Legislation allowing home-schooled children to participate in public school sports in Texas is causing a rift within the homeschool community.
The so-called "Tim Tebow" bill, named after the former NFL quarterback and Heisman trophy winner, would require homeschoolers to meet the same "no pass, no play" standard as public school students.
“You qualify by verifying that you're passing your classes for the first six weeks, that's done through a national norm standardized assessment which proves that you're on the proper grade level, and that's the same criteria that public schoolers have to meet during that time period,” says Jeremy Newman, director of public policy at the Texas Home School Coalition.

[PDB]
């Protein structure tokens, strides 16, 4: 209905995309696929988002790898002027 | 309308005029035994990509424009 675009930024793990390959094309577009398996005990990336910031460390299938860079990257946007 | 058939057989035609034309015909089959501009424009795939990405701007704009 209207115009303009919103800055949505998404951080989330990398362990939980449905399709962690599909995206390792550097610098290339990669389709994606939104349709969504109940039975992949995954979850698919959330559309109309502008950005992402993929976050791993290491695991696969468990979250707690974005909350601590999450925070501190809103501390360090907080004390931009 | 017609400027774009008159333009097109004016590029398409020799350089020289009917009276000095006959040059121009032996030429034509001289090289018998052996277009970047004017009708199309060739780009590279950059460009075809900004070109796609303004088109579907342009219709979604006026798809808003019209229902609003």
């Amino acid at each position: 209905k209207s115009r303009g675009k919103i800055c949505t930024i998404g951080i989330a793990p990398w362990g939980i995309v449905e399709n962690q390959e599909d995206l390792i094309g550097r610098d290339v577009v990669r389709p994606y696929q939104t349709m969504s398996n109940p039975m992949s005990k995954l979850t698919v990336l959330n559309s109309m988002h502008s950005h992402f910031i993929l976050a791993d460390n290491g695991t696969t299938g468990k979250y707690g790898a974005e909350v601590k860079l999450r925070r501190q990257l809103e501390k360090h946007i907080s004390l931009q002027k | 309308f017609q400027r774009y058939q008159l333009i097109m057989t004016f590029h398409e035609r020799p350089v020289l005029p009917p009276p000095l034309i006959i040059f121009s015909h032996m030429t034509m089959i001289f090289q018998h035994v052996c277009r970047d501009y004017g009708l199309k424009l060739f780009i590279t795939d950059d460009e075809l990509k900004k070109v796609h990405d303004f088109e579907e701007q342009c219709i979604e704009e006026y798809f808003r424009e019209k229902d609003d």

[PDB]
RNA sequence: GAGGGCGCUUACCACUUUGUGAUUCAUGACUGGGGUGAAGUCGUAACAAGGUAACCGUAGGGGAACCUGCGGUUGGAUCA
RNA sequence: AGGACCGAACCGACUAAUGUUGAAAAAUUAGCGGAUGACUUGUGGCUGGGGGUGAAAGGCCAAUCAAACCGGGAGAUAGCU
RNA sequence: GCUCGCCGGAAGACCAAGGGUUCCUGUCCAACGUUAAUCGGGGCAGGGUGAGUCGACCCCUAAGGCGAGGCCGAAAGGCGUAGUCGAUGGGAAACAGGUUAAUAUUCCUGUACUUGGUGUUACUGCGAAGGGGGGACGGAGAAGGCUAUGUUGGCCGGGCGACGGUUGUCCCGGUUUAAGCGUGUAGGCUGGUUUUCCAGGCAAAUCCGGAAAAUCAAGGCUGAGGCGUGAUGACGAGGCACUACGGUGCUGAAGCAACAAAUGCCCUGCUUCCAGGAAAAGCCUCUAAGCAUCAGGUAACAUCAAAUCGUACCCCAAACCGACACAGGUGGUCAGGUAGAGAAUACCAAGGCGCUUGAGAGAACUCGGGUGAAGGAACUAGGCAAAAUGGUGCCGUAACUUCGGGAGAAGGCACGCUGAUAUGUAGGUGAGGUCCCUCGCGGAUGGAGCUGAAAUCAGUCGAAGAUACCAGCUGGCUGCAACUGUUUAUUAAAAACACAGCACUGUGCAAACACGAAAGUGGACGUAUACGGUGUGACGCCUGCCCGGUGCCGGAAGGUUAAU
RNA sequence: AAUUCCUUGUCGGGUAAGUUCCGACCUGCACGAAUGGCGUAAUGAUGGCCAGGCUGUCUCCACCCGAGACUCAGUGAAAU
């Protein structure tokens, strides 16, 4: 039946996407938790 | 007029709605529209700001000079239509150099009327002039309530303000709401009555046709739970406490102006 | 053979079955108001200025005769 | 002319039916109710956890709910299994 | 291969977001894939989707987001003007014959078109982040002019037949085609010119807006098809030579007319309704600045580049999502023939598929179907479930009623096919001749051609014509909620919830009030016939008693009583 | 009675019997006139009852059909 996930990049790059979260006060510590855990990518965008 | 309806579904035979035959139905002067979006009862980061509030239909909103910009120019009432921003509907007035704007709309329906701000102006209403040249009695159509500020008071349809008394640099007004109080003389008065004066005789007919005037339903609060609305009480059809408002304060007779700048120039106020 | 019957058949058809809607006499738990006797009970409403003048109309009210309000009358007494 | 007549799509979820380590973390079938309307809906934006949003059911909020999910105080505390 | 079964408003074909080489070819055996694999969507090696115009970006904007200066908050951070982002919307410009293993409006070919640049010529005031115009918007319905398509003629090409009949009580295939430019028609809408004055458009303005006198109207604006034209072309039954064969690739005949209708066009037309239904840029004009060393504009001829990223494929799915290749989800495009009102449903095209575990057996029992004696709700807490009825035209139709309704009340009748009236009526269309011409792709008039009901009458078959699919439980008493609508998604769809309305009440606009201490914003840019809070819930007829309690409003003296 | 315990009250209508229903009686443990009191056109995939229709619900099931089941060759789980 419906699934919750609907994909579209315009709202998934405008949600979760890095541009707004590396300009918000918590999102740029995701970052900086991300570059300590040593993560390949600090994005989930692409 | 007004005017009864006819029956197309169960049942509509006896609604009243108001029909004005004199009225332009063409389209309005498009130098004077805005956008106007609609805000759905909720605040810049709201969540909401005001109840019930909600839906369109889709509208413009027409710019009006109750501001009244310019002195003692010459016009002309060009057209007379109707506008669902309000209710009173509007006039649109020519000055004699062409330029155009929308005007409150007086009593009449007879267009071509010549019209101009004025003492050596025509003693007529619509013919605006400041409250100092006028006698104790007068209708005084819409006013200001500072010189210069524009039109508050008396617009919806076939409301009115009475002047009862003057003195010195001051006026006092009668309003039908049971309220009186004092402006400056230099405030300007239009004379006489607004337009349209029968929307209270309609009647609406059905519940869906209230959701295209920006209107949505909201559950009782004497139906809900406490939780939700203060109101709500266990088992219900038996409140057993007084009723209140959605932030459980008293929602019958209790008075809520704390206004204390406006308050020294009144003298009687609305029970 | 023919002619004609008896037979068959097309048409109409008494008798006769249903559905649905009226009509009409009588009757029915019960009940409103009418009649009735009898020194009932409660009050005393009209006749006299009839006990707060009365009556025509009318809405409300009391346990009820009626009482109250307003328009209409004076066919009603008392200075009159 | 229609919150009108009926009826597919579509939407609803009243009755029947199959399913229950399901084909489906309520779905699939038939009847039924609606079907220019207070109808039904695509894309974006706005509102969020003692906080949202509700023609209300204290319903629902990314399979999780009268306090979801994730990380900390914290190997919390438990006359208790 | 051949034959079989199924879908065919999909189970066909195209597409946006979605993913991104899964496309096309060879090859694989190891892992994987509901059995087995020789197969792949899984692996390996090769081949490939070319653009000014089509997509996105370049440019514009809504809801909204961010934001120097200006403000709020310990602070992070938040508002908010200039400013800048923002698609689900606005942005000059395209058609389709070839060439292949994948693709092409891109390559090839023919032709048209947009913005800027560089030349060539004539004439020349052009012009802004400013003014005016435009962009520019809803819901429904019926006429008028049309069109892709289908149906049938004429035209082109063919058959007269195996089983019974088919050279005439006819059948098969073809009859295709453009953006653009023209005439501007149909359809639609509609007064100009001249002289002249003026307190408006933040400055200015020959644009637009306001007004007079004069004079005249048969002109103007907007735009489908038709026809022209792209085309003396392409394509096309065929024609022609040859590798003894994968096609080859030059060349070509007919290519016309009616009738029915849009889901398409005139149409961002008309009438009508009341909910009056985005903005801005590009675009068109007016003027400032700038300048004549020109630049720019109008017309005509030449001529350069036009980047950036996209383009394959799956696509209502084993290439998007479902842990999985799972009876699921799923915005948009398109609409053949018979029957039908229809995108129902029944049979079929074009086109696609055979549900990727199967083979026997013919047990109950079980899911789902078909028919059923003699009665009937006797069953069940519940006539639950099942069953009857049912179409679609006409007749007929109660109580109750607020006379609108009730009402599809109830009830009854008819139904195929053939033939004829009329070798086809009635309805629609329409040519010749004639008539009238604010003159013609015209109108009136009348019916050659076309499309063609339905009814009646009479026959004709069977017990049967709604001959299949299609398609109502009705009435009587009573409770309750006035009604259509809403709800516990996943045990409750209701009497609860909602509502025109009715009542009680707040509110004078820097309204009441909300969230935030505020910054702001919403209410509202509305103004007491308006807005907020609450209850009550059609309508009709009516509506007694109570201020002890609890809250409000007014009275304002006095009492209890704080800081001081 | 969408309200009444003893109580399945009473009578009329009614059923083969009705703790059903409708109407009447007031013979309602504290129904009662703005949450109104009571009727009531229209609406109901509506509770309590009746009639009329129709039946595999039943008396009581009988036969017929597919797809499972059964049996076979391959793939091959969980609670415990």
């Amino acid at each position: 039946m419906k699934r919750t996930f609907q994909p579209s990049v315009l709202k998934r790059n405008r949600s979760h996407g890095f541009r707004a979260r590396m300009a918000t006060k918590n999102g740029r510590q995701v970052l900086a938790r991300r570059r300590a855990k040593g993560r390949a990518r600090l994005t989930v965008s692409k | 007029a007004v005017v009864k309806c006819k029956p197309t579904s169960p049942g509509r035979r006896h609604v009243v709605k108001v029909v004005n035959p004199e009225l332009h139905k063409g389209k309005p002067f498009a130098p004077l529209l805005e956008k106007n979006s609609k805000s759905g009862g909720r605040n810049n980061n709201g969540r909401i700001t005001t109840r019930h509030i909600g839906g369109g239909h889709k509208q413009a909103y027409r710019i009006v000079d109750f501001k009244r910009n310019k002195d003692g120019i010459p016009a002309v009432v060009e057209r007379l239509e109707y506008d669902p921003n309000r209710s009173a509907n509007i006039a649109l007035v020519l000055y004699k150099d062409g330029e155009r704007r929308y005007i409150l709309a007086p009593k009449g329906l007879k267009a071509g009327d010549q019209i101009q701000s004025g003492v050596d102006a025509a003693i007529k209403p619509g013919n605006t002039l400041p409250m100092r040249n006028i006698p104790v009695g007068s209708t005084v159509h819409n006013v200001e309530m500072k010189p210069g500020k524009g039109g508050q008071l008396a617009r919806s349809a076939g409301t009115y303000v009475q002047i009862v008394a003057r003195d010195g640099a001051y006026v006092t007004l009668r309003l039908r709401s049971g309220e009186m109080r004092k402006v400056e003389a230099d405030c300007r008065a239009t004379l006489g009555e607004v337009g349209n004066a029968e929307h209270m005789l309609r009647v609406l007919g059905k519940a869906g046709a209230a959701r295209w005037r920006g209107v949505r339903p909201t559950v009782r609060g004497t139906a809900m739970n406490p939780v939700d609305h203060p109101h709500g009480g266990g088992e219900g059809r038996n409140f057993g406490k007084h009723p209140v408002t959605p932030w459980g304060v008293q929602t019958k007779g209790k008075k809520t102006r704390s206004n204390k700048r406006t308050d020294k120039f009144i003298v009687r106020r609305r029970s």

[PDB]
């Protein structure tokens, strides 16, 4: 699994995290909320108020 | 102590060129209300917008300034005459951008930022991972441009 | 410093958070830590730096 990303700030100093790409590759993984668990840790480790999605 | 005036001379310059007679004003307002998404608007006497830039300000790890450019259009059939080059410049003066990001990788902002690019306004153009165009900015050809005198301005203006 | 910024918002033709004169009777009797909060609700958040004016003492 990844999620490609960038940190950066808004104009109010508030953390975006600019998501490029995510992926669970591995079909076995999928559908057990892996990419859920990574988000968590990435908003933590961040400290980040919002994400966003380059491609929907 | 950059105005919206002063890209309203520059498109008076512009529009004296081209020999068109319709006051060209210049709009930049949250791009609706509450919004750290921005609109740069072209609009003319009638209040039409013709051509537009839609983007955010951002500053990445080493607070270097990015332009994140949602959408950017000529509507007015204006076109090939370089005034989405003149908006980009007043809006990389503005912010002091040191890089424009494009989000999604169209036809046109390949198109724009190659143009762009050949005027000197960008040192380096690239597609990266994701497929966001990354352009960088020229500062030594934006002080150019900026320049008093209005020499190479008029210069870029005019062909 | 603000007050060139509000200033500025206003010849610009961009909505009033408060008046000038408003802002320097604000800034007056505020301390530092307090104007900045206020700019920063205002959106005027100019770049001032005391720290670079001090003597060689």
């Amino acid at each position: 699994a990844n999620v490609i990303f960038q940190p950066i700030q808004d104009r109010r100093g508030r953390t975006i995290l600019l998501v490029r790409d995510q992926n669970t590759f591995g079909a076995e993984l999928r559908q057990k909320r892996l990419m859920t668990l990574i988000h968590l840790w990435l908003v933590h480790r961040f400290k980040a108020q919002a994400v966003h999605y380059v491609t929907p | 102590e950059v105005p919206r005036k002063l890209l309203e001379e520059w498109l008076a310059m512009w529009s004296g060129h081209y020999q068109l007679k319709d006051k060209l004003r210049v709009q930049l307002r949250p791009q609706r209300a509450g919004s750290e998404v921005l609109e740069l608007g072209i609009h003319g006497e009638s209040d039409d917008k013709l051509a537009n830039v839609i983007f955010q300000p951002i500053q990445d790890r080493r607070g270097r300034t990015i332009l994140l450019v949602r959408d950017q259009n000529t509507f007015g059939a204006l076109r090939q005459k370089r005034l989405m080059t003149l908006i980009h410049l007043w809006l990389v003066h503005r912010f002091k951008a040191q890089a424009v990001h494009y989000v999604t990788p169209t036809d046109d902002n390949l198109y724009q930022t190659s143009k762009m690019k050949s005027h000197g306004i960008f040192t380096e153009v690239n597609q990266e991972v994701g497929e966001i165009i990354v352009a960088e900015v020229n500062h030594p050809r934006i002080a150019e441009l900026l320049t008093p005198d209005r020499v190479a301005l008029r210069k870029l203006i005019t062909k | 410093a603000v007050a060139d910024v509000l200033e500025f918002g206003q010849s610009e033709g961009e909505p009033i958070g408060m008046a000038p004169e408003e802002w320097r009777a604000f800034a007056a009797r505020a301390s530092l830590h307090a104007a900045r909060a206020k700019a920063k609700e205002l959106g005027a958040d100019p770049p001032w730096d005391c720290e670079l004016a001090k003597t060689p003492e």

“There's a whole pool of talent out there that is being missed by those leagues, and also the opportunities for those students is being missed,” he says.
But homeschool mother Julie Jumes argues the legislation discriminates and actually stems from the push for school vouchers in Texas.
“It doesn't allow other private students access to the UIL, and I believe it doesn't in order to protect private school teams from losing players,” she says.
“If the standards of “no pass, no play” changes to require a test of homeschool students only, there are lots of other extracurricular groups use that TEA standard.”
Legislation already passed out of committee in the Senate, but is still pending in the House where it has died in previous sessions.